As the week begins for National Teen Driver Safety week, it is important for parents and other adults to discuss safe driving with the teenagers in our lives. Driving is a huge rite of passage for many young people and gives them a great sense of freedom. But with this freedom comes great responsibility.
According to the National Highway Traffic Administration, car accidents happen every 60 seconds. In fact, automobile crashes are the leading cause of death among 15- to 20-year-olds and research shows that more than half of teens who die in crashes were not wearing a seatbelt. (1)
To protect our young patients as they hit the open road, here are some tips to discuss with them during Teen Driver Safety Week.
- Wear a seat belt. Whether driving a car or as a passenger, a seat belt can save a life by keeping bodies from being thrown from a car during a crash or serious injury from in-car impacts.
- Put down the cell phone. Teens love to multi-task using their phones to call, text and play music, but all of these tasks are distractions from the road. Set up a plan with your teen to put the cell phone in a console or the glove compartment when driving. Calls can be taken in most new vehicles through bluetooth connections, but even these short conversations can be a distraction to an inexperienced driver. No phone call is worth a life and can easily wait until the car is parked.
- Set rules on distractions. Cell phones are not the only thing that distract young drivers. Alcohol should never be in a vehicle. Number of passengers should be limited — a carload of loud teenagers would distract any one. Keep music levels lower so warning signs such as sirens and horns can be heard.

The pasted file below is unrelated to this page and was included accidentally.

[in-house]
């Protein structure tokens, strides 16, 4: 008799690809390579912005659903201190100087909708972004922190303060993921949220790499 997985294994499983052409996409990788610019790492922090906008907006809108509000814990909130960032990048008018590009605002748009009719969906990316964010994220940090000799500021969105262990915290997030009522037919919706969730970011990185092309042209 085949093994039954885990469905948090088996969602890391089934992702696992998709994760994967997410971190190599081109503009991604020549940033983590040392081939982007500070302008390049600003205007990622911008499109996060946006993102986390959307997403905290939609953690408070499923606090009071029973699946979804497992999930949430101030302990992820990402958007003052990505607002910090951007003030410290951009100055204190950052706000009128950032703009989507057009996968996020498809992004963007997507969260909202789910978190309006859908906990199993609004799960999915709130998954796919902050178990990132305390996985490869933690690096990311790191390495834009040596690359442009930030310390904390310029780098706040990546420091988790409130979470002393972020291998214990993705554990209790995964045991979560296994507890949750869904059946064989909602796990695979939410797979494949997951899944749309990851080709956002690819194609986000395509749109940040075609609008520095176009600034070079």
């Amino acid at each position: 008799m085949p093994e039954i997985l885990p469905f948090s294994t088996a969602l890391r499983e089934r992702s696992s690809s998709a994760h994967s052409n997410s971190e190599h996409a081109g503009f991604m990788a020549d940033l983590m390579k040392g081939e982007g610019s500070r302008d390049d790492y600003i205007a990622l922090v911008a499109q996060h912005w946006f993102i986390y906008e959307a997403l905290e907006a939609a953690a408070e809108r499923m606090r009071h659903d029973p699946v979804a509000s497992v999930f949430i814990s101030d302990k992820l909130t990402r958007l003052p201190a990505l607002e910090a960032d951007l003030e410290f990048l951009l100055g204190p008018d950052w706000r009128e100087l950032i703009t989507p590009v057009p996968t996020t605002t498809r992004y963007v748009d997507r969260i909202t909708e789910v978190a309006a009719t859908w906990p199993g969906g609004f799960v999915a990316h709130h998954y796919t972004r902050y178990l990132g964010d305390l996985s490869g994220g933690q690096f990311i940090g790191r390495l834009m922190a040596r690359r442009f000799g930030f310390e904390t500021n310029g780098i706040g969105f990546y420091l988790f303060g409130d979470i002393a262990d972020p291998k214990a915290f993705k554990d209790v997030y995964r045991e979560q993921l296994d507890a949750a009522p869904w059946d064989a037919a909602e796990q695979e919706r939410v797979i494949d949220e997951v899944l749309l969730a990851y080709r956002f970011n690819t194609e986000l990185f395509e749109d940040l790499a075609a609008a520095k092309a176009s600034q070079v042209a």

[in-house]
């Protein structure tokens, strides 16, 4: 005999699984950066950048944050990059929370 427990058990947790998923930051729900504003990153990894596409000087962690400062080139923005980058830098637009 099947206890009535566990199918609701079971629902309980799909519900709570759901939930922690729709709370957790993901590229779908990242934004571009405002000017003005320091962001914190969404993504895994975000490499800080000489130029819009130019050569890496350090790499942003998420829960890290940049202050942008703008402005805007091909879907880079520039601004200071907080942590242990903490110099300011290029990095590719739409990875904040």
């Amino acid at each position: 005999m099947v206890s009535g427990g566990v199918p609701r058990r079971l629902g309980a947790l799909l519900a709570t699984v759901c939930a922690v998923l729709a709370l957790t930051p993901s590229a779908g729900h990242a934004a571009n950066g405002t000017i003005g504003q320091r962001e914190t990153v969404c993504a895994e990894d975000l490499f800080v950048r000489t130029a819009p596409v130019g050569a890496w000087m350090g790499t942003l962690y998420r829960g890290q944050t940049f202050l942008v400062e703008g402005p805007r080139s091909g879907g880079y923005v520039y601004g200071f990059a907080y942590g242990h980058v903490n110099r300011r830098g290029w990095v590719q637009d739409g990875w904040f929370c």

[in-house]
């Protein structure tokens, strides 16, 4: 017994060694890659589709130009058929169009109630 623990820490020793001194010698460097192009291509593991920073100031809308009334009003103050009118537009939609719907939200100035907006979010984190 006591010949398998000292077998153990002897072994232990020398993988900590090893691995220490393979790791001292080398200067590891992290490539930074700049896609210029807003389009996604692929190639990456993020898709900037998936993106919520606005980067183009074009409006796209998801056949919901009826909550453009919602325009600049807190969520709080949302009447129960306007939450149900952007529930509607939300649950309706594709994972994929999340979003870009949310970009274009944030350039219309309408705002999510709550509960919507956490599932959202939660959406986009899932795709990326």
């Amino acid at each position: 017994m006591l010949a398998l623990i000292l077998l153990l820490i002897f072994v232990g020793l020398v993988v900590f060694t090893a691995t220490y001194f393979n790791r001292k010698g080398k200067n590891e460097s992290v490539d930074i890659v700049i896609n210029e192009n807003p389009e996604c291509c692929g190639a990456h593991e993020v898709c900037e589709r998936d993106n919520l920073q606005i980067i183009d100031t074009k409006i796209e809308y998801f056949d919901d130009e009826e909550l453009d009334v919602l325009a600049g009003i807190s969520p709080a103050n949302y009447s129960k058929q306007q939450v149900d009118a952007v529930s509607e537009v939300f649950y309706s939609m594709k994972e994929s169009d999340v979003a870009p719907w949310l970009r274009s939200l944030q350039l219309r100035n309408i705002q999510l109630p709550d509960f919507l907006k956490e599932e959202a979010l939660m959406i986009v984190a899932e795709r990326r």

- Parents stay involved. Drive with your teenager. Enroll them in a driving safety program. Check with your insurance on programs which may provide discounts on policy premiums. And most importantly, be a good role model when you drive by practicing these safety tips.
- Finally, VisionFirst would add to make sure your teen has good vision. Many times your teen will not say or may not even realize they are not seeing their best. When they take their drivers test they have to complete a quick 30-second eye test, but a comprehensive eye exam is needed to measure accurate vision, check peripheral vision and to detect any vision concerns.
Driving can be scary, but with the proper training, safe driving plans in place and good vision, your teen will enjoy a healthy driving career for years to come. If your teen is a new driver or getting ready to sit behind the wheel, make sure to schedule a comprehensive eye exam at one of VisionFirst’s 16 locations in Kentucky and Southern Indiana. Click here to schedule an appointment.